Ernesto and Marco,
I should probably have been clearer with my previous statement and what I mean by a “good way” to model completely custom shade geometry. First, Marco, if your shades have enough thermal capacity or resistance to be safe with the assumption that they are the same temperature as the air, then the use of the the “EP Context Surface” is a “good way” to model this custom geometry. However, if the shades do not have this heat capacity or resistance, you may have to find another method.
Altogether, there are at least 4 main ways of modeling shades in EnergyPlus:
Custom geometry of whatever you want but this geometry will only be factored in the simulation by it’s blocking of sun. The temperature of the geometry will be assumed to be the same as the outdoor air (no emissivity or absorptivity is specified) and so it is really only intended for shading objects like other buildings, trees, or shades made of materials with a high heat capacity/resistance. This is what the “EP Context Surface” does.
Blind geometry for which the temperature of the surface will be calculated. Here you can specify an emissivity and absorptivity for the blinds but you are limited to expressing only horizontal or vertical slats as your shades (no other geometries). This is what the “EnergyPlus Window Shade Generator” does by default.
Interior Roller Shades / Exterior Perforated Screen geometry for which the temperature of the surface will be calculated. This is just like the blind geometry in that you specify the emissivity and absorptivity but here you are are limited to 2D shades that are parallel to the window plane. The “EnergyPlus Window Shade Generator” is also capable of modeling this type of shade.
Completely custom geometry for which the surface temperature of the shade will be calculated. While this may seem like the best of all worlds, it is usually VERY time-consuming to pull off as you have to parameterize the geometry into a matirx of values for the amount of sun that is permitted for every sun angle. OR you have a BSDF file that represents the properties of your shade ready to go. This is what I meant previously by a “good way” to model custom shade geometry and I should have clarified that there is no easy way to generate this type of matrix. EnergyPlus can model it if you have it, though. At the moment, there is no specialized Honeybee component to generate this type of shade as it is already such a high amount of custom work that you should probably only attempt it if you know how to generate such a matrix or have the BSDF file. To include this type of shade in the Honeybee simulation, you will have to write custom IDF text into a panel and connect it to the additionalStrings of the RunSimulation component. For this custom IDF string, you will use the windowmaterial:complexshade object in EnergyPlus:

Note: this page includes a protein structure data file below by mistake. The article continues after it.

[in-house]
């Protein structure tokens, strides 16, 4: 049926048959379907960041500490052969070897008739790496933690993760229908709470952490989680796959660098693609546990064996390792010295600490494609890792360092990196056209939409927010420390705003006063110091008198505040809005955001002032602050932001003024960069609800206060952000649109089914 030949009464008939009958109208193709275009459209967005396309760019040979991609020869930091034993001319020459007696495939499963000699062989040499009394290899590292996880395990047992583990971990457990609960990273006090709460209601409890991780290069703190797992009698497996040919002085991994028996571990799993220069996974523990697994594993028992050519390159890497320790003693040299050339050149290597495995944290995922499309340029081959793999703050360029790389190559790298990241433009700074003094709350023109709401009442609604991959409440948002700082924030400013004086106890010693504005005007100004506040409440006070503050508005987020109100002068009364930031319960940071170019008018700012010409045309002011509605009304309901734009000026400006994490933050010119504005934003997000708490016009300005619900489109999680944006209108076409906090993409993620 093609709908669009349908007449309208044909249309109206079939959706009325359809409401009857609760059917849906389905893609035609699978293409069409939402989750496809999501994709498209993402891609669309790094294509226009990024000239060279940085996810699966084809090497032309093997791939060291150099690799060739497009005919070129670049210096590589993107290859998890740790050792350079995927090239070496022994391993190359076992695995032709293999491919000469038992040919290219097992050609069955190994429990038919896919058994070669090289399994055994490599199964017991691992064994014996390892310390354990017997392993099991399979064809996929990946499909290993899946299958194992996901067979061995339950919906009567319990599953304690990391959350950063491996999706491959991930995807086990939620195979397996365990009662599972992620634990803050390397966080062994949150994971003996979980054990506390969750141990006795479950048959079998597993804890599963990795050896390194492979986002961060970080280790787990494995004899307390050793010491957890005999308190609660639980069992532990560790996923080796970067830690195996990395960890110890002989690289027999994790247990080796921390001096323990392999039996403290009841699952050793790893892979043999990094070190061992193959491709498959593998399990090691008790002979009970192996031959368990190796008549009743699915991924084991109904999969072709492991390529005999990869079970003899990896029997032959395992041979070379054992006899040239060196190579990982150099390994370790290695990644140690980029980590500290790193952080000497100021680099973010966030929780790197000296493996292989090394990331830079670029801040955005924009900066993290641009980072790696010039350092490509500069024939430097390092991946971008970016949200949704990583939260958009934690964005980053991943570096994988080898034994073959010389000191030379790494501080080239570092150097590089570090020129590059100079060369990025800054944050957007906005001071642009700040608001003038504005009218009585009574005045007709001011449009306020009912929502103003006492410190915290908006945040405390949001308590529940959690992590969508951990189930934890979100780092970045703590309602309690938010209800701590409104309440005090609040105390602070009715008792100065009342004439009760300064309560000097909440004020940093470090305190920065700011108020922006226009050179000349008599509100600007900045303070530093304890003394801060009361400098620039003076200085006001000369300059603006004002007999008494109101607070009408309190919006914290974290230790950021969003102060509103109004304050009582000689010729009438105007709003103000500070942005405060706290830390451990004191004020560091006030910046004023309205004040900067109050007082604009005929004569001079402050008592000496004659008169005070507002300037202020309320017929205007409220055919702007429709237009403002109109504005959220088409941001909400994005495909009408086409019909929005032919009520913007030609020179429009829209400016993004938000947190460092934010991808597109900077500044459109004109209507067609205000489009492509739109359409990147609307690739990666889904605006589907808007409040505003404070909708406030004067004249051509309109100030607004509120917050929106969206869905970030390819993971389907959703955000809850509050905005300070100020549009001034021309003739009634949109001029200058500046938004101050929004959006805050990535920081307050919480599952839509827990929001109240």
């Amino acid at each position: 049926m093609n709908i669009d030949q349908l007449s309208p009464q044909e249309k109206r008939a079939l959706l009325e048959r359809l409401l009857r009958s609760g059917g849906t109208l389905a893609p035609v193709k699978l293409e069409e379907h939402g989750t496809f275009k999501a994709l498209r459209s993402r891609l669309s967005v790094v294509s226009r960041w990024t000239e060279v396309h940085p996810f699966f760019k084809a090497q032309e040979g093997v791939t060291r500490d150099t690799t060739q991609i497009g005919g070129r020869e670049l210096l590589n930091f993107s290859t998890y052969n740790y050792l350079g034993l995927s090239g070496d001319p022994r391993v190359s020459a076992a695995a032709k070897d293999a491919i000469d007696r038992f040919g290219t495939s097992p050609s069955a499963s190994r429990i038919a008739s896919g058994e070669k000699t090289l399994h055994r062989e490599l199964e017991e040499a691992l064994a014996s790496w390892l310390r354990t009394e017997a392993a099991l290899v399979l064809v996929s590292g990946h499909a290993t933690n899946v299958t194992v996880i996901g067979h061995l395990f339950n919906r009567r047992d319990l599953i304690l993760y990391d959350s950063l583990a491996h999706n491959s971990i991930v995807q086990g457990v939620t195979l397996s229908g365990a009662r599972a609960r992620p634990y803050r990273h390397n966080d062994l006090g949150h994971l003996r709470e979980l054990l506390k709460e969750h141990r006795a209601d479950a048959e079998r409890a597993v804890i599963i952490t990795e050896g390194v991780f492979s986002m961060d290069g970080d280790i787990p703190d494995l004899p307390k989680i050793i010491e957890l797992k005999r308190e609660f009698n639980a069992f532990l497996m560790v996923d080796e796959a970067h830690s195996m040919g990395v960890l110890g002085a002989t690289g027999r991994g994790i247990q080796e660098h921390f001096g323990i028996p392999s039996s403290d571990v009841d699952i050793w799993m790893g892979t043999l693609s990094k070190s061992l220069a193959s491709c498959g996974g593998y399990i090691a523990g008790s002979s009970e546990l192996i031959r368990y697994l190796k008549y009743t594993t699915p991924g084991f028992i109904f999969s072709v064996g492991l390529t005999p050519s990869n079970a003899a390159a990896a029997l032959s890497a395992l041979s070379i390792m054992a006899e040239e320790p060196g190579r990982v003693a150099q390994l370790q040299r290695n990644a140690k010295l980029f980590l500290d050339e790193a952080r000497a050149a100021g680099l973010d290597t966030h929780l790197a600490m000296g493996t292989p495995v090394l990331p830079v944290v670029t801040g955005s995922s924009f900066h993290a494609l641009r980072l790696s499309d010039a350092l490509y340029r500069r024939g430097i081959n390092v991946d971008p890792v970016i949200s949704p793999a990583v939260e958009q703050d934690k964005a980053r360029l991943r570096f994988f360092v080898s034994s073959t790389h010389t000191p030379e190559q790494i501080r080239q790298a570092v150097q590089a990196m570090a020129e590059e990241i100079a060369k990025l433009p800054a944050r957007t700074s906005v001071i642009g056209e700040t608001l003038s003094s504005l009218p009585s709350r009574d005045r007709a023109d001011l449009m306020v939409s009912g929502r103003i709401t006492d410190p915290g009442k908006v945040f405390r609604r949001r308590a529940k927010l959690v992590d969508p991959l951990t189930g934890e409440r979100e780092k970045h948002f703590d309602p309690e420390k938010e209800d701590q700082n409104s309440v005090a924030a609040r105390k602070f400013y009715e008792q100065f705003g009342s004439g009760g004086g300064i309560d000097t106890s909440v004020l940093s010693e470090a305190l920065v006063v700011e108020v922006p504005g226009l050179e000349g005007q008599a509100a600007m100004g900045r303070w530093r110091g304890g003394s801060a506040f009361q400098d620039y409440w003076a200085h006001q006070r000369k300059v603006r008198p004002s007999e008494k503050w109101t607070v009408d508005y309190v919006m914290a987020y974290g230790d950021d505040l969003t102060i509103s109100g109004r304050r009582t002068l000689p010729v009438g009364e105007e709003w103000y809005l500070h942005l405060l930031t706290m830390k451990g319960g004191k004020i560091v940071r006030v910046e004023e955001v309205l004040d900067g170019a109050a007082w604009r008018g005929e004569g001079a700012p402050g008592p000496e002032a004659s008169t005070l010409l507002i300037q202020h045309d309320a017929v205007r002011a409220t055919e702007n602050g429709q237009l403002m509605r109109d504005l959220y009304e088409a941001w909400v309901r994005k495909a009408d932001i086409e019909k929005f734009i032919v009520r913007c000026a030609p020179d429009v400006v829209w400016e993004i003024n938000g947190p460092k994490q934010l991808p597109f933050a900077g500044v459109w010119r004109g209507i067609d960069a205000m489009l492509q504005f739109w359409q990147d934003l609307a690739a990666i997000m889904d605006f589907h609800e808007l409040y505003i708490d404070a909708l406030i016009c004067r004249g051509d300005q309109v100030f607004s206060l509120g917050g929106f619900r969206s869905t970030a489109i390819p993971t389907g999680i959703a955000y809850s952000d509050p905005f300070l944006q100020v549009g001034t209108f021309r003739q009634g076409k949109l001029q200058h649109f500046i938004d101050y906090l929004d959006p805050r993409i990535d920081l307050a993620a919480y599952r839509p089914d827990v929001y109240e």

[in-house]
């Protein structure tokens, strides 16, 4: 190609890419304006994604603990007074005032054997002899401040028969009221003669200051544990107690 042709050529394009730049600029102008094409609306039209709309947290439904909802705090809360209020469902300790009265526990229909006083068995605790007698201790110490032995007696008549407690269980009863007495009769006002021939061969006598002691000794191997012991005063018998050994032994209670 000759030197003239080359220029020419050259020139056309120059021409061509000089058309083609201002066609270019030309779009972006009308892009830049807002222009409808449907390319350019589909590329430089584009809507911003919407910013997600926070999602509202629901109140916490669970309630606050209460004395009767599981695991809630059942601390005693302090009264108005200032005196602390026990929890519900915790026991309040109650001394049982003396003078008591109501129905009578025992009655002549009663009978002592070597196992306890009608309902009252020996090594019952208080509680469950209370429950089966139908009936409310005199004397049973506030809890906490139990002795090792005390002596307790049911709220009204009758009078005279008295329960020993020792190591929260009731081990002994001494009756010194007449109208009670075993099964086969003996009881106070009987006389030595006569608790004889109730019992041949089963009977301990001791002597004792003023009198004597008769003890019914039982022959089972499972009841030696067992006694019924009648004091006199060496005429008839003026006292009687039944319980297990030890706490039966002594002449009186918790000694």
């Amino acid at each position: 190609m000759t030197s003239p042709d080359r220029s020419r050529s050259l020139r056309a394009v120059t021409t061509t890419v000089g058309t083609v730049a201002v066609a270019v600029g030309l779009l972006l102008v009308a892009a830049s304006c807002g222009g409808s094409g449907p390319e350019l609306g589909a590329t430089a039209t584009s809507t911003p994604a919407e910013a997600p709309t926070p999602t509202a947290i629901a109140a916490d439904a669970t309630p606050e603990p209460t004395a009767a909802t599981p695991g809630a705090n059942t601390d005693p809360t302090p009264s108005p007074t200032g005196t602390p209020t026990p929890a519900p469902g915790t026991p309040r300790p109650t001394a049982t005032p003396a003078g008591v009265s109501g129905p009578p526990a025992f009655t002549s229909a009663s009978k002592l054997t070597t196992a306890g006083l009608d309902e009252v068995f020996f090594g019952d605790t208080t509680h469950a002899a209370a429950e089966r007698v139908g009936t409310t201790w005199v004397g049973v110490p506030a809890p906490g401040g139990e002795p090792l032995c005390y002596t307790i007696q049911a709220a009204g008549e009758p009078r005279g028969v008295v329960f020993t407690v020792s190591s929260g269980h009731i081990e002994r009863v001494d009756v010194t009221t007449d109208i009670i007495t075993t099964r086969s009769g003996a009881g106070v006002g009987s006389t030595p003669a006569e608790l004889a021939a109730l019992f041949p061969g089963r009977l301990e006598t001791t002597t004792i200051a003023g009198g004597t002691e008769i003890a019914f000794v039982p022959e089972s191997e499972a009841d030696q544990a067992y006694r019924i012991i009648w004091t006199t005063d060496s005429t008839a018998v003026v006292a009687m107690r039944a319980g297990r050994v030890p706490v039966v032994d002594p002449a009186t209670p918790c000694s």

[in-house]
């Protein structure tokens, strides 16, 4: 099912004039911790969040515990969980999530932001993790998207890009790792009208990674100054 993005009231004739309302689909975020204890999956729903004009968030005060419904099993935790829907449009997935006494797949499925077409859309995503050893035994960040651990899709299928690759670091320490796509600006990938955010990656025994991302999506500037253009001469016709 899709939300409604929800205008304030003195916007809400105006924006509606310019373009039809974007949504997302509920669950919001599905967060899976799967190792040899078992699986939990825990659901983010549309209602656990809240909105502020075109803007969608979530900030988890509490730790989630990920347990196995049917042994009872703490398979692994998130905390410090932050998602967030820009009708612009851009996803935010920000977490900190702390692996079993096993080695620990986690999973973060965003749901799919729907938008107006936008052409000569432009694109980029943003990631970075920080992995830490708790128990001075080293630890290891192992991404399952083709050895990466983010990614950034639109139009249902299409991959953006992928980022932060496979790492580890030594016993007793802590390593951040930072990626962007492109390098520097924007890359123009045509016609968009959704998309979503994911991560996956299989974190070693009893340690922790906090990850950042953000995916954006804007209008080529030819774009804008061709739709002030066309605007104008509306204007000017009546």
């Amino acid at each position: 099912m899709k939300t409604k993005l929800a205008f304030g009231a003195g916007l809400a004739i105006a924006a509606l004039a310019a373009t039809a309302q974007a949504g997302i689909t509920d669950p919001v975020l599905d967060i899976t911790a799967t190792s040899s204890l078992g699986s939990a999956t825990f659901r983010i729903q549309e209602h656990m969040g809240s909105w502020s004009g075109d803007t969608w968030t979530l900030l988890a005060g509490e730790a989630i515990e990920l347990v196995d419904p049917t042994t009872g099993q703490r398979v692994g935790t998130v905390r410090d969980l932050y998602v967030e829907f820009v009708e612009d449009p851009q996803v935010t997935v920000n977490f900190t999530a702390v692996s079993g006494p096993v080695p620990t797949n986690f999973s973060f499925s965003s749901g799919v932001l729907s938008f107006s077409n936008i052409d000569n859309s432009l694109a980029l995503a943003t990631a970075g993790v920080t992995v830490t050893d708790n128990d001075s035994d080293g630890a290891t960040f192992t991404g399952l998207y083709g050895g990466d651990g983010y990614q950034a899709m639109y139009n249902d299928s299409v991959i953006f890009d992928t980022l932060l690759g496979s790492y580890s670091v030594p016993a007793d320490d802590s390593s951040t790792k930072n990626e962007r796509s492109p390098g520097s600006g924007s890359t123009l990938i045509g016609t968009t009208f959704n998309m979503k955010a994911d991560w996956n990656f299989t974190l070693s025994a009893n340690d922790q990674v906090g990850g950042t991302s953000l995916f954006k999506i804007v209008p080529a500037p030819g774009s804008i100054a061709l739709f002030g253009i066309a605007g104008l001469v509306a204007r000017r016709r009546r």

Ernesto, I think that your case is probably well-approximated by 3) Interior Roller Shades / Screen geometry as it is really not that complex:
Here is an example file that shows you how to do both 2 and 3 of the above examples so that you can get this working in your file, Ernesto:
If you are really feeling like this perforated screen approximation wont do you justice, here is an example of how to use the additionalStrings input to add a custom EP Object that does not have a HB component (in this case, I am adding an evaporative cooling tower):
Hope this helps and is clear.